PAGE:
Evening celebrating Mona Douglas

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AN evening celebrating Mona Douglas will take place on Thursday, October 18.

The contribution Mona Douglas made to the cultural life of the Isle of Man is still influential. And in the 25th year since her death, Ramsey Heritage Trust picks up the theme with an evening celebrating her in words and music.

Annie Kissack, Charles Guard and friends will be in St Paul’s Church, Ramsey, on October 18 with ‘Harp, Soul and Voice’.

Drinks and nibbles will be available afterwards. Tickets cost £3 non-members and £2 for members.

The evening will be a tribute to Mona Douglas’ poetry.

Born at the end of the 19th Century, Mona grew up in Ballaragh, Lonan, and developed a life-long love of Manx culture – the music, the dancing and the language. She went on to write more than 18 books about the island and to found various cultural groups. She died aged 89 in 1987.

Meanwhile, on Thursday, November 15, Where are we now? will be a ‘mystery tour’ of an older island with guide Jack Kaighin at Ramsey town hall, starting at 7.30pm.

Members have also been notified that conceptual artist Christina Henri, from Hobart in the Australian state of Tasmania, will be visiting the island next month to talk about Roses from the Heart, the evocative name of a worldwide project to remember the 25,000 women convicts transported far away from family and loved ones, from Britain to Australia, in the 19th Century.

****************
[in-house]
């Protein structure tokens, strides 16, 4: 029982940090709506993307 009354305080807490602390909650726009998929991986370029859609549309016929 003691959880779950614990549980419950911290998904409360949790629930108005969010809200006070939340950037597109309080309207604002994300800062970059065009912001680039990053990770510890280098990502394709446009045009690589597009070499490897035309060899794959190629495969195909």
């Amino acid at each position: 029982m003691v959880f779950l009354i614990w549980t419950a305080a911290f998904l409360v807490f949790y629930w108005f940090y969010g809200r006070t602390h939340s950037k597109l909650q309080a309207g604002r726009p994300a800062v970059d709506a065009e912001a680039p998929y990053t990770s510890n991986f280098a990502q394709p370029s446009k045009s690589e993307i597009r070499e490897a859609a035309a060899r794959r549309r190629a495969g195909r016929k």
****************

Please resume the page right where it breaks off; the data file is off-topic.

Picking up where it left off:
The project was initiated by Christina who was so moved by the story of the women convicts that she set out to find a way in which to pay tribute to those women. Using an original servant’s bonnet pattern, she encouraged women across the world to embroider a bonnet and contribute to an exhibition.

She chose the name ‘Roses from the Heart’ because of its symbolism, and she expressed the hope that the bonnets sewn throughout the world would be made with empathy and love.

The Embroiderers’ Guild in the Isle of Man was part of the project.

A workshop in 2010, led by Marie Radcliffe together with Dee Newson, launched the Manx contribution.

Marie said previously: ‘In 2000, Hampton Creer published a book about the transportation of Manx prisoners to the penal colonies. We asked his permission to use some of his stories for our project, which he was delighted to give. We now have the names, crimes committed, date of transportation, name of the ship and convict number for the women who went from the island.

‘Eighteen of the bonnets are in memory of the women who were transported from the island and the rest are for women who travelled on the Cadet, a boat that was built at the Bath Shipyard in Douglas.’

Christina’s talk will be at the Manx Museum, Douglas, on November 2 at 7.30pm under the title ‘Two sides of a coin’. Tickets from the Manx Museum cost £8.

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